Mauritius Declares Emergency After Massive Oil Spill From Japanese Tanker Threatens Coast

Last month, a Japanese-owned ship ran aground off the coast of Mauritius, causing over 1,000 tons of oil to leak into the sea. Last week, Mauritius residents “stuffed fabric sacks with sugar cane leaves” in order to create “makeshift oil spill barriers,” as CBS News reported earlier this week, and even cutting off their hair to soak up oil. Now, the Prime Minister of Mauritius Pravind Jugnauth is predicting the worst. According to Al Jazeera, the Prime Minister said, “The cracks have grown. The situation is even worse. The risk of the boat breaking in half still exists.”

Why This Matters: If the ship breaks in half, an already horrifying situation will be made worse, since there are still 2,500 tons of oil currently in the ship. This will deeply impact the Indian Ocean ecosystem, as the spill is near two protected ecosystems, as well as mangrove plantations. There will be reverberating impacts for Mauritius, both ecologically and economically, if these sensitive areas are further contaminated. As the U.S. learned with its oil spill disasters, these tragic events have long-lasting impacts — Alaska still feels the effects of the Exxon Valdez spill more than 30 years later.

Why Mauritius?
Why was the vessel so close to Mauritius to begin with? As Julian Lee and Adeola Eribake reported for Bloomberg, geography is part of the answer. They write, “Mauritius and the nearby island of Reunion lie on the shortest straight-line route between the Strait of Malacca, which links the ports of Asia to the Indian Ocean, and the southern tip of Africa.” This means that it is a very desirable route servicing manufacturing centers, research-rich regions, and markets. As such, global shipping lanes, particularly through Mauritius, have become increasingly crowded and putting coastal communities increasingly at risk for spills.
Many, as Forbes reported, are asking follow-up questions about how the spill occurred, whether or not it could be prevented, and what should be done now. According to Nishan Degnarain in Forbes, the satellite data “raises questions about why the vessel’s GPS tracking did not indicate it was heading towards an impact with land, or why local authorities did not intervene with sufficient warning, given the clear trajectory with the island.”

A Slow Start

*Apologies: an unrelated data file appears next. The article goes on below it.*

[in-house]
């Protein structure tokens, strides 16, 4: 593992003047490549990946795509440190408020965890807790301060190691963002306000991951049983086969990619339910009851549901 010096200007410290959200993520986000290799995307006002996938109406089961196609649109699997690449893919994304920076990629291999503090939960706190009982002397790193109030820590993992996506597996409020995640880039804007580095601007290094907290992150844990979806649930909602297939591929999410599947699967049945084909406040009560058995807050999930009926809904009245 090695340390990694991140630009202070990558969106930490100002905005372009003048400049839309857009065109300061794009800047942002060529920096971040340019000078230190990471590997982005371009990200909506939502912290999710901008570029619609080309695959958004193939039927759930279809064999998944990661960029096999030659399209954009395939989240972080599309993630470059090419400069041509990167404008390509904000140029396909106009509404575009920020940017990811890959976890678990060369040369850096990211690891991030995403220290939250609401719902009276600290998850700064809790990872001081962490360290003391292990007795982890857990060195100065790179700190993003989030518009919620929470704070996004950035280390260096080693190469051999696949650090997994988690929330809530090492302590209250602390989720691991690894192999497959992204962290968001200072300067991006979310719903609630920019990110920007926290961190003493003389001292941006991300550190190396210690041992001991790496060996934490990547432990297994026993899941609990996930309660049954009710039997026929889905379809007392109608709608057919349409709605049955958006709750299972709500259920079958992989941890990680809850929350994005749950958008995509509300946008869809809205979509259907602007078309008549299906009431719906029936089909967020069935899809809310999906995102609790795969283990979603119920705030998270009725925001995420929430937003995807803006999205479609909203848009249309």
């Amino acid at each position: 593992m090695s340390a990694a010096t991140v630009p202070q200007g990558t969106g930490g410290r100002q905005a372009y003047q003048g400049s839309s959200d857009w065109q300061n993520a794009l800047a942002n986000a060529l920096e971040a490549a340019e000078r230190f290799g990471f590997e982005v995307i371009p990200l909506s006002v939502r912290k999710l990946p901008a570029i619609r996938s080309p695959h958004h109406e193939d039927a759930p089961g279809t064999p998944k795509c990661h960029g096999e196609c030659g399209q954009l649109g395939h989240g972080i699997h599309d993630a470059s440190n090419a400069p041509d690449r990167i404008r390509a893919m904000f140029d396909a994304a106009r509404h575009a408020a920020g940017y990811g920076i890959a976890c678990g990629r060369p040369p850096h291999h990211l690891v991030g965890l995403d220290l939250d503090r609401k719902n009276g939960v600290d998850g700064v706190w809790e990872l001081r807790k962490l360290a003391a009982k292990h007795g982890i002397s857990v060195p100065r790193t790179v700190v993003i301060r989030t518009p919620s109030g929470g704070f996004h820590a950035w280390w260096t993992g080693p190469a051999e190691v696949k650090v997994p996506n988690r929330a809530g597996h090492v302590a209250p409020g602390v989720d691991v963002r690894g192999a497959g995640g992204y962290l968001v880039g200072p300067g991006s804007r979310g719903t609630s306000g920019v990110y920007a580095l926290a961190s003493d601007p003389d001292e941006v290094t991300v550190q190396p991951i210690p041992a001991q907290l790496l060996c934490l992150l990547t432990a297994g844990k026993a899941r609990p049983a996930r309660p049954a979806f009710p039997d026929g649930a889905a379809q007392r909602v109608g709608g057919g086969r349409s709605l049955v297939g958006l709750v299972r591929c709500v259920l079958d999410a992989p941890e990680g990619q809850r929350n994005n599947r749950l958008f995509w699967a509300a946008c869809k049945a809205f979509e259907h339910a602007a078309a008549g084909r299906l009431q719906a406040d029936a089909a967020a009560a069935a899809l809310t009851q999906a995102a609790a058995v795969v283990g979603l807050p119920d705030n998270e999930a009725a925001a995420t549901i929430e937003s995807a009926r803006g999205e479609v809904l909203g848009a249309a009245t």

The tanker ran aground on a pristine coral reef at Pointe d’Esny, “an ecological jewel fringed by idyllic beaches, colourful reefs, sanctuaries for rare and endemic wildlife, and protected wetlands.”   According to CBS News, many environmentalists and denizens of Mauritius are questioning the late response of the authorities. As Jean Hugues Gardenne of the Mauritian Wildlife Foundation told the AP, “That’s the big question, why has the ship been sitting for long on that coral reef and nothing being done.” According to CBS, “for days, residents peered out at the precariously tilted ship as a salvage team arrived and began to work, but ocean waves kept battering the ship.”

In response to this slow response, and despite the government ordering people to stay away from the spill, local volunteers started making makeshift barriers and cleaning up the beaches. As environmental activist Ashok Subron told AFP news agency, “People have realised that they need to take things into their hands. We are here to protect our fauna and flora.”  And sadly, Vassen Kauppaymuthoo, an oceanographer and environmental engineer, told AFP news agency, “I think it’s already too late.”

The Global Response

Already, other countries are working to help Mauritius contain the spill. France, according to the BBC, dispatched a military aircraft, as well as a naval vessel and technical advisors, to contribute to the containment efforts. Japan, from whose country the ship originated, shared that it would send a team to help as well.

The shipping operating company said on Sunday that it would “make all-out efforts to resolve the case.” And yet, as Al Jazeera reported, “some fear the damage is already done.” As environmental activists noted to the newspaper, “Thick muck has coated mangrove forests and unspoiled inlets up and down the coastline, exacting irreparable harm and undoing years of painstaking conservation work.”

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